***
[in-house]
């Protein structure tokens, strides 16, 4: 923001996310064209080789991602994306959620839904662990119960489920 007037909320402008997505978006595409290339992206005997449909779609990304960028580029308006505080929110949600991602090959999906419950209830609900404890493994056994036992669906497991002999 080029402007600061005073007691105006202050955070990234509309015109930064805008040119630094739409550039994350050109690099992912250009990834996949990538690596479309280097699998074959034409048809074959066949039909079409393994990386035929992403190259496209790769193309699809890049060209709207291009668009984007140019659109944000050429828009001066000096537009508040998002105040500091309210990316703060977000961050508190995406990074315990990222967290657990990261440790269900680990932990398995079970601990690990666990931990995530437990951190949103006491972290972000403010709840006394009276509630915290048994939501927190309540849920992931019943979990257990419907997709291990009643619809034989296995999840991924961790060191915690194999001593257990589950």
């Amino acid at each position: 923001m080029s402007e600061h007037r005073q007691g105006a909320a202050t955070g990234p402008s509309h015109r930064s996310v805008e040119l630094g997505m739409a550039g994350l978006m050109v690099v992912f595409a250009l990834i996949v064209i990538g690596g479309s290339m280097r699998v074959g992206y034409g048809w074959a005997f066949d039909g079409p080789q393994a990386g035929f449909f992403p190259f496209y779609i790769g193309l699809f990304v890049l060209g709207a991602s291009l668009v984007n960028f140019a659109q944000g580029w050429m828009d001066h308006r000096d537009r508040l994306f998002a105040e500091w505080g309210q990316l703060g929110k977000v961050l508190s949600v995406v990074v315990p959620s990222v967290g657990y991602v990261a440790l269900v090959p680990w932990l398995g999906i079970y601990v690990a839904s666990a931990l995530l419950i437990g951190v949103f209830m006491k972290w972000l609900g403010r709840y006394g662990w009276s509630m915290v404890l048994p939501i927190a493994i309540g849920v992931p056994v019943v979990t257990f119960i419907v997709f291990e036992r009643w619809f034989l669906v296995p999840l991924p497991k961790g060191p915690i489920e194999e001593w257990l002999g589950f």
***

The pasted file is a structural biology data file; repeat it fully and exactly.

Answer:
[in-house]
């Protein structure tokens, strides 16, 4: 923001996310064209080789991602994306959620839904662990119960489920 007037909320402008997505978006595409290339992206005997449909779609990304960028580029308006505080929110949600991602090959999906419950209830609900404890493994056994036992669906497991002999 080029402007600061005073007691105006202050955070990234509309015109930064805008040119630094739409550039994350050109690099992912250009990834996949990538690596479309280097699998074959034409048809074959066949039909079409393994990386035929992403190259496209790769193309699809890049060209709207291009668009984007140019659109944000050429828009001066000096537009508040998002105040500091309210990316703060977000961050508190995406990074315990990222967290657990990261440790269900680990932990398995079970601990690990666990931990995530437990951190949103006491972290972000403010709840006394009276509630915290048994939501927190309540849920992931019943979990257990419907997709291990009643619809034989296995999840991924961790060191915690194999001593257990589950």
């Amino acid at each position: 923001m080029s402007e600061h007037r005073q007691g105006a909320a202050t955070g990234p402008s509309h015109r930064s996310v805008e040119l630094g997505m739409a550039g994350l978006m050109v690099v992912f595409a250009l990834i996949v064209i990538g690596g479309s290339m280097r699998v074959g992206y034409g048809w074959a005997f066949d039909g079409p080789q393994a990386g035929f449909f992403p190259f496209y779609i790769g193309l699809f990304v890049l060209g709207a991602s291009l668009v984007n960028f140019a659109q944000g580029w050429m828009d001066h308006r000096d537009r508040l994306f998002a105040e500091w505080g309210q990316l703060g929110k977000v961050l508190s949600v995406v990074v315990p959620s990222v967290g657990y991602v990261a440790l269900v090959p680990w932990l398995g999906i079970y601990v690990a839904s666990a931990l995530l419950i437990g951190v949103f209830m006491k972290w972000l609900g403010r709840y006394g662990w009276s509630m915290v404890l048994p939501i927190a493994i309540g849920v992931p056994v019943v979990t257990f119960i419907v997709f291990e036992r009643w619809f034989l669906v296995p999840l991924p497991k961790g060191p915690i489920e194999e001593w257990l002999g589950f």